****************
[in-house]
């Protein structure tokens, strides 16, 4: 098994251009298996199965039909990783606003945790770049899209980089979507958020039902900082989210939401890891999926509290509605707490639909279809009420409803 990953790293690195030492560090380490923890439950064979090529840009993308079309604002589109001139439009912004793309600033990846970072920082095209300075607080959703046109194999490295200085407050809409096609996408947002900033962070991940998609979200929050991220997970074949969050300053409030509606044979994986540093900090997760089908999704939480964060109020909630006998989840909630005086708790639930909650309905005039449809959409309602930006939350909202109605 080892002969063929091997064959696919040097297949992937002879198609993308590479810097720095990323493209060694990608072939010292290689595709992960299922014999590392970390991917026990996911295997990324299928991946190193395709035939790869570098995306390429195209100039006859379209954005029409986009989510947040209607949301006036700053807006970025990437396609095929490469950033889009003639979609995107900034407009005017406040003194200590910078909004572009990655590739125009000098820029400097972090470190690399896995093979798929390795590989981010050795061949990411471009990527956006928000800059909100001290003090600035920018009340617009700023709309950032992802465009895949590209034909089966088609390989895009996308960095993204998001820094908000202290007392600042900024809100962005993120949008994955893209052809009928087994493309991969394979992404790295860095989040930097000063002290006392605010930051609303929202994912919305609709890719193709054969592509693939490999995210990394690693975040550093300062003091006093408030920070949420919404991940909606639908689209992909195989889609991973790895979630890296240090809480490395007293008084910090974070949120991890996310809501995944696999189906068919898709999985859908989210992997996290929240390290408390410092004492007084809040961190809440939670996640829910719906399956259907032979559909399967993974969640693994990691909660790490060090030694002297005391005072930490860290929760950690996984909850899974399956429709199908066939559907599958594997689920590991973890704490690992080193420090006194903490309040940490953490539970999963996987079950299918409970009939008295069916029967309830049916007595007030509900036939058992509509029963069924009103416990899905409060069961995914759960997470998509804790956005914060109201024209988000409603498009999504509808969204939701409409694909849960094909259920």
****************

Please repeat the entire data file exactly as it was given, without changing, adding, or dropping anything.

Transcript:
[in-house]
């Protein structure tokens, strides 16, 4: 098994251009298996199965039909990783606003945790770049899209980089979507958020039902900082989210939401890891999926509290509605707490639909279809009420409803 990953790293690195030492560090380490923890439950064979090529840009993308079309604002589109001139439009912004793309600033990846970072920082095209300075607080959703046109194999490295200085407050809409096609996408947002900033962070991940998609979200929050991220997970074949969050300053409030509606044979994986540093900090997760089908999704939480964060109020909630006998989840909630005086708790639930909650309905005039449809959409309602930006939350909202109605 080892002969063929091997064959696919040097297949992937002879198609993308590479810097720095990323493209060694990608072939010292290689595709992960299922014999590392970390991917026990996911295997990324299928991946190193395709035939790869570098995306390429195209100039006859379209954005029409986009989510947040209607949301006036700053807006970025990437396609095929490469950033889009003639979609995107900034407009005017406040003194200590910078909004572009990655590739125009000098820029400097972090470190690399896995093979798929390795590989981010050795061949990411471009990527956006928000800059909100001290003090600035920018009340617009700023709309950032992802465009895949590209034909089966088609390989895009996308960095993204998001820094908000202290007392600042900024809100962005993120949008994955893209052809009928087994493309991969394979992404790295860095989040930097000063002290006392605010930051609303929202994912919305609709890719193709054969592509693939490999995210990394690693975040550093300062003091006093408030920070949420919404991940909606639908689209992909195989889609991973790895979630890296240090809480490395007293008084910090974070949120991890996310809501995944696999189906068919898709999985859908989210992997996290929240390290408390410092004492007084809040961190809440939670996640829910719906399956259907032979559909399967993974969640693994990691909660790490060090030694002297005391005072930490860290929760950690996984909850899974399956429709199908066939559907599958594997689920590991973890704490690992080193420090006194903490309040940490953490539970999963996987079950299918409970009939008295069916029967309830049916007595007030509900036939058992509509029963069924009103416990899905409060069961995914759960997470998509804790956005914060109201024209988000409603498009999504509808969204939701409409694909849960094909259920």